Top 10 Best Condenser Microphones Under $50 – The Budget Workforce

Condenser microphones are often times looked upon as a very exclusive category. The general idea is that you have to spend large amounts of money in order to get one that is even remotely decent.

As it turns out, that isn’t the case. Back in the day it was unthinkable to purchase an affordable condenser, but it isn’t any longer.

Today we’re going to show you some of the best condenser microphones you can find under $50. Some of these are arguably among the best microphones you can get in general. Afterward we’ll discuss pros and cons of this category.

Top 10 Best Condenser Microphones Under $50:

Marantz is one of those brands who truly love to explore just how much performance they can squeeze out of a budget platform. Their Marantz Professional MPM 1000 condenser is probably one of the most impressive cheap condensers you will find on the market. Marantz went with a balanced set of features none of which are compromising the core performance.

After all, if you have good core performance that on its own is impressive in this price range. With its solid chassis, a fairly decent diaphragm and a more than acceptable frequency response range of 20Hz to 20kHz, Marantz Professional MPM 1000 is a good choice for absolute beginners and those who want to get to know the condenser microphone.

If you really think about it, Nady CM-88 shows us just how far the industry has come. This is a small diaphragm condenser, or a ‘pencil condenser’ designed primarily for recording of instruments. Having a package such as this one, that works well at such an attractive price truly wasn’t possible not so long ago. It doesn’t get much better.

Nady has packed this bad boy into a pretty sturdy chassis making it ideal for semi professional use. Its modified cardioid pattern allows use this mic for a variety of applications. These even include recording of cymbals and other treble heavy instruments. With that said, one of this will do just fine with an acoustic guitar with some tweaking involved.

Behringer has always been regarded as a brand that deals a lot with the budget segment of the market. While that might be something other brands are trying to hide, Behringer has been around for long enough where they can wear that title as a badge of honor. Their budget segment is great, which is easily proven by Behringer C-1.

You are looking at a large diaphragm setup that packs a great capsule, a transformerless FET input and a few other awesome features you don’t generally see in this category. When put to work, C-1 performs quite well even when you put it against the dominating models in this range. All things considered, it is a great choice for beginners.

Finding a proper condenser on a budget tends to be hard when you have a set array of expectations. Sometimes things work out, which is the case with MXL 2008. This brand is well known for their budget solutions and the way they bring great value for the money. There are various ways MXL 2008 does that. Here are some.

For starters it is a very stylish microphone that comes in a hard case complete with a great shock mount. That alone at this price range is quite extraordinary. Then we have the rock solid build quality of the chassis, a decent capsule which guarantees good overall performance and more. When you draw the line, this mic is quite impressive.

They say that budget microphones are completely devoid of advanced features or any features at all for that matter. However, it all comes down to looking hard enough. Here we have what is easily one of the most inexpensive mics on the market. Yet this CAD U37 comes packed with features. Not only that, but it brings great core hardware.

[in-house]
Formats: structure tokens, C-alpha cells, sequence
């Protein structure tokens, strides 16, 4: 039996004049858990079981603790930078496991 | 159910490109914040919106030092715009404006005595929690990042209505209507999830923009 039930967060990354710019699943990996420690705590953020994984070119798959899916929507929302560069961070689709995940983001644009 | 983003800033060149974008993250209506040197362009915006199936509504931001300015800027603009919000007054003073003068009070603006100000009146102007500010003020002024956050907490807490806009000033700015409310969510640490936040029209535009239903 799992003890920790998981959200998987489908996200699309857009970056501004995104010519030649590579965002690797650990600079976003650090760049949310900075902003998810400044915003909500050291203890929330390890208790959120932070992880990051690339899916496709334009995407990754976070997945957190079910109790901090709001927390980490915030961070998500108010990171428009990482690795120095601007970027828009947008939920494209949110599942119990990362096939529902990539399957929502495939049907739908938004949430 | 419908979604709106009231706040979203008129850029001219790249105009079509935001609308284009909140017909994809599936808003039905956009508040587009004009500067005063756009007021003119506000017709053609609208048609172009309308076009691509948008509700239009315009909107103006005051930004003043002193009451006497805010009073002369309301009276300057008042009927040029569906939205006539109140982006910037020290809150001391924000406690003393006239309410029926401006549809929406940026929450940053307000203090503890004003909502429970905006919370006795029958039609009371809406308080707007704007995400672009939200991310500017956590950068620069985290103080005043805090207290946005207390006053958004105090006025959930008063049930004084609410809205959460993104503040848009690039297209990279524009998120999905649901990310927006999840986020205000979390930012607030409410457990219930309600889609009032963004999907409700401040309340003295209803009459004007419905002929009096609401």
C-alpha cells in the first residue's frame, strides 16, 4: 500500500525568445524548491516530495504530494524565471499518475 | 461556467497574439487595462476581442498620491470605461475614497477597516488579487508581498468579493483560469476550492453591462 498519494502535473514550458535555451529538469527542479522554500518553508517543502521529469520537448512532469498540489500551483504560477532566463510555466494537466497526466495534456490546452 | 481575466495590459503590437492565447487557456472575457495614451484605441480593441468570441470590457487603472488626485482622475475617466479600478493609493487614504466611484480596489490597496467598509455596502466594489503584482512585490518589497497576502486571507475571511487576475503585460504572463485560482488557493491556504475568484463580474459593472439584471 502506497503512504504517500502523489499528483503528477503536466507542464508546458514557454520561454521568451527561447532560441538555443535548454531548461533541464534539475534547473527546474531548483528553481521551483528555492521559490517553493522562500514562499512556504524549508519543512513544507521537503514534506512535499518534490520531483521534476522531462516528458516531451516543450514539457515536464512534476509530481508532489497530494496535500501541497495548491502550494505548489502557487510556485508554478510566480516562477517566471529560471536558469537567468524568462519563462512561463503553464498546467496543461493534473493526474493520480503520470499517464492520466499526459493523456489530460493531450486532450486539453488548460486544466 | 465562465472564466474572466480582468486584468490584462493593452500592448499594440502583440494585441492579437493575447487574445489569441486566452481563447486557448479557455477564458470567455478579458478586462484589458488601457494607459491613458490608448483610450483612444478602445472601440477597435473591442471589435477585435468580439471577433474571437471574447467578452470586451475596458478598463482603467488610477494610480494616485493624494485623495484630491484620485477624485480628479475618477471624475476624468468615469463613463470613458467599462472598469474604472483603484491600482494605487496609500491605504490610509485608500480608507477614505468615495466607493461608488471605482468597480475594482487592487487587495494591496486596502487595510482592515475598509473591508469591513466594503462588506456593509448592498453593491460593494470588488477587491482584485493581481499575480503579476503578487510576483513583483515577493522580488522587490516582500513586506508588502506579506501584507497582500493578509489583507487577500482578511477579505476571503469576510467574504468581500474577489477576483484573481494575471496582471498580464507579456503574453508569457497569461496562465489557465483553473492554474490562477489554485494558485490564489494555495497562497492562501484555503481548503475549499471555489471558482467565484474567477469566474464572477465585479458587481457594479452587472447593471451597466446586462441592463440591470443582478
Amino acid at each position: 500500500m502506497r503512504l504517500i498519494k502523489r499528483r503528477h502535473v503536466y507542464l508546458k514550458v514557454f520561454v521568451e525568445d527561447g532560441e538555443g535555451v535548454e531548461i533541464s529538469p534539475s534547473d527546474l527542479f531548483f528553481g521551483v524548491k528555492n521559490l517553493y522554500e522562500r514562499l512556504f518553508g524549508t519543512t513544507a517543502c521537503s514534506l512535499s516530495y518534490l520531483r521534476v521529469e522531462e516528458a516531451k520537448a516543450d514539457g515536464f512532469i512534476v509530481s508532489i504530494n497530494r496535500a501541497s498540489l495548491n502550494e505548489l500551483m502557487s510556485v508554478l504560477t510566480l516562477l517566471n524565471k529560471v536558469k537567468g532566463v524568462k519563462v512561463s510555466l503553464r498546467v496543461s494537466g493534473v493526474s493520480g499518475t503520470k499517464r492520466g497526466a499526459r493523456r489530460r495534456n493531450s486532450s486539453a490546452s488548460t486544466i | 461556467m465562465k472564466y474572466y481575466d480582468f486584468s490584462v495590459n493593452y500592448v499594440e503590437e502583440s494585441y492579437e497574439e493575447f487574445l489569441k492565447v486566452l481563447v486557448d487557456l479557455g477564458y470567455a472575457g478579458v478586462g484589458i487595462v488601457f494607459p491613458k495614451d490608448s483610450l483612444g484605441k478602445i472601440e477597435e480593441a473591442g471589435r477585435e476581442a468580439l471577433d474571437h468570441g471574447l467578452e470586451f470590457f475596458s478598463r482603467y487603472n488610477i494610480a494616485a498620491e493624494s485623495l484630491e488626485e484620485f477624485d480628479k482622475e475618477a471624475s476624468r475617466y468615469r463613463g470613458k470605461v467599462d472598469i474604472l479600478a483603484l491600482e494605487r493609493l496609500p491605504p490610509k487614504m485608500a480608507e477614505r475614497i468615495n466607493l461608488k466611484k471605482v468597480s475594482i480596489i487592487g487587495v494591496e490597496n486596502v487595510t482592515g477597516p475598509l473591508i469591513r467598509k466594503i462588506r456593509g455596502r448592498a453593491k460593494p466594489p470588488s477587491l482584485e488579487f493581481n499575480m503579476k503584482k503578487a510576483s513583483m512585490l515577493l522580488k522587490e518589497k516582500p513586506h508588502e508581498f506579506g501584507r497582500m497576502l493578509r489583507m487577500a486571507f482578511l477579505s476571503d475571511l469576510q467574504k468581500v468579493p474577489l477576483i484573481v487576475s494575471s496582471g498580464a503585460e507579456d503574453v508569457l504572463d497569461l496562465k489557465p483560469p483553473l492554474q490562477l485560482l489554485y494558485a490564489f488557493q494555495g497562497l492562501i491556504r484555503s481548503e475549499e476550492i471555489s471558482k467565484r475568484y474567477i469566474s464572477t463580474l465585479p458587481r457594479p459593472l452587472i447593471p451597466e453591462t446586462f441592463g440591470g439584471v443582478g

With a proper chassis protecting a large diaphragm capsule, CAD U37 is no joke. On its own, it works rather well and its cardioid pattern is accurate enough for most applications where you’d want to use this thing. However, it all becomes much more interesting when you add the -10dB pad and a high pass filter. It’s a competitive package.

Even though the budget segment is quite limited in many ways, everyone still focuses mostly on big name brands. While this often leads to good choices, sometimes we’re missing some pretty amazing but less popular mics. Neewer NW-500 is one such mic. This bad boy comes with a whole assortment of accessories which only add to an already great performance.

The mic itself packs a pretty decent capsule and a proper diaphragm. The chassis is definitely modeled after a more vintage class of condenser mics, which explains the golden color of the birdcage and protective. mesh. Where this package really excels is the fact that it comes with a proper boom arm, shock mount and a pop filter to boot.

Getting started on a budget is tough but it is made significantly easier by packages such as the TONOR Pro. What we have here is truly impressive. You are getting a reasonably good large diaphragm condenser, a well fitting shock mount as well as a boom arm and a pop filter. A pretty awesome deal, right? But wait, there’s more.

TONOR went on and included a standalone preamp which supplies your mic with the necessary phantom power, as well as a set of necessary cables. If you needed something that would get you started right this moment, this is probably as good as it gets in this particular price range. TONOR Pro set is a great way to start learning.

Samson really is a brand you can trust when it comes to solid yet portable solutions. Their Samson Go Mic isn’t exactly what you’d expect a condenser to be, but it is a great piece of gear nonetheless. The first thing you need to know is that this thing is tiny which works when need to record on the go.

That makes it decent. What makes it great is the fact that it comes with two polar patterns available as well as a -10dB pad. When it comes to recording voice for podcasts or interviews, you simply won’t find a better model in this price range. Samson Go Mic does it all and it does it better than its competition.